We’ve been thinking a great deal about how businesses talk about sustainability this week. We came across a great article by Christine Arena in Fast Company called 6 Ways To Make Brand Sustainability Resonate With Consumers. A brief overview of Christine’s article is below.
In essence Christine argues that marketers make their communication too complex, negative, dry and don’t ask their consumers to support their sustainability efforts. Ultimately, she argues, sustainability should not be about compromise, but about improving quality across all the business’ products and services, as well as the operations required to develop, manufacture, distribute and market them.
1: Market better, not greener
It’s time to start emphasizing concepts that consumers can easily relate to. At Toyota, for instance, the sustainability conversation hinges on quality. The company’s unique approach to quality – called “Kaizen” – translates to improved design, procurement, production, logistics, vehicle performance, and environmental impact. In short, a better end-product and user experience.
Sustainability issues are inherently complex. But the brands that have inspired the most positive behavior change resist the urge to over-communicate. They boil complex issues down to simple platforms that people can easily relate to. For example, Nike “builds a better world.” Zappos “delivers happiness.” In these cases, the promise is clear. People get it, trust it, and want to be a part of it.
3: Be positive
How many times have you seen an ad on TV showing a ravaged ecosystem, starving child or abused animal–and changed the channel? That’s a natural stress response. Humans are programmed to avoid what is uncomfortable, so why put sustainability-related messaging in the downer category? Instead, more brands should do what Obama did in 2012. He didn’t hinge his message on guilt or fear. He said: “you are the change.” He made millions of frustrated people feel personally empowered, and won them over.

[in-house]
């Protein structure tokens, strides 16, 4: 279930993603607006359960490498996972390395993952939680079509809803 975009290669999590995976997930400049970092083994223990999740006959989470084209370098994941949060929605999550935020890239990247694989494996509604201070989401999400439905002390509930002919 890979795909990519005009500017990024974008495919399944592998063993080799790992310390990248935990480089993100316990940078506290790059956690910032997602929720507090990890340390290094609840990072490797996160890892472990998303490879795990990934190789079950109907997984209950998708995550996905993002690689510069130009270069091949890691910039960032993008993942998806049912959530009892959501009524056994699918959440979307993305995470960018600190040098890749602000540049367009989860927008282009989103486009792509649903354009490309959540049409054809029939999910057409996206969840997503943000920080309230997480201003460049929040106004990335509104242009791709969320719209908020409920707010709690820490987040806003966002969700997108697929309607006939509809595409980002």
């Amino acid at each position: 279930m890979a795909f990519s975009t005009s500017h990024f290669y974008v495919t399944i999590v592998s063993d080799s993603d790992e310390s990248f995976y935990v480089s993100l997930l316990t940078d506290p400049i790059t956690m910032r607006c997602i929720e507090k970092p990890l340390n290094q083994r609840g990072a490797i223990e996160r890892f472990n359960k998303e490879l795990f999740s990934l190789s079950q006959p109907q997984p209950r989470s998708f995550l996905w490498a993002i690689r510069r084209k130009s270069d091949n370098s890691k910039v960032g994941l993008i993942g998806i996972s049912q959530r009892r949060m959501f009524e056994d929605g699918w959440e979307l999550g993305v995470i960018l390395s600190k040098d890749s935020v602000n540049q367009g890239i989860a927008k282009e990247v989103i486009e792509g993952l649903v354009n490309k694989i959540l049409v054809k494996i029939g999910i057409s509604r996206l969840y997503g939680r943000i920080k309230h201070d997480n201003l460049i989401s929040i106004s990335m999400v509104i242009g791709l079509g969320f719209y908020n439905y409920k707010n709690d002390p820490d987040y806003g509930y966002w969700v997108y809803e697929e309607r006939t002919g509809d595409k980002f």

4: Ask for it
When Credo mobile launches an environmental or political campaign, it doesn’t leave people hanging. It closes the deal by driving them to take immediate action. In 2012, Credo prompted 20,025,512 people to sign petitions, write emails, make calls, and send letters. And it proved an important point: if a communication is designed to promote positive behavioral action, it is much more likely to do so. More brands should think about what they need consumers to do to support their sustainability efforts–and then ask for the desired response.
5: Show, don’t tell
It’s unreasonable to assume that consumers will translate sustainable attributes into benefits that matter to them. More marketers need to visibly demonstrate how green products make a real difference to people’s lives. For instance, at Plum Organics, the packaging does the talking. Not only does it contain some of the healthiest baby food available, but its stand-up pouch, secure spout and rounded edges give parents a safer and more convenient “self-serve” option, while kids get more control over their eating experience. Benefits like these drive repeat business.
6: Lighten up
What if more brands made sustainable consumption fun? A few years ago, Volkswagen asked this very question. Its contest, The Fun Theory, challenged local thinkers in Stockholm to make games out of healthier, safer, or more environmentally friendly choices. The ensuing piano staircase and bank bottle arcade machine demonstrate that creative and lighthearted approaches engage many more people to take sustainable actions than standard, drier ones.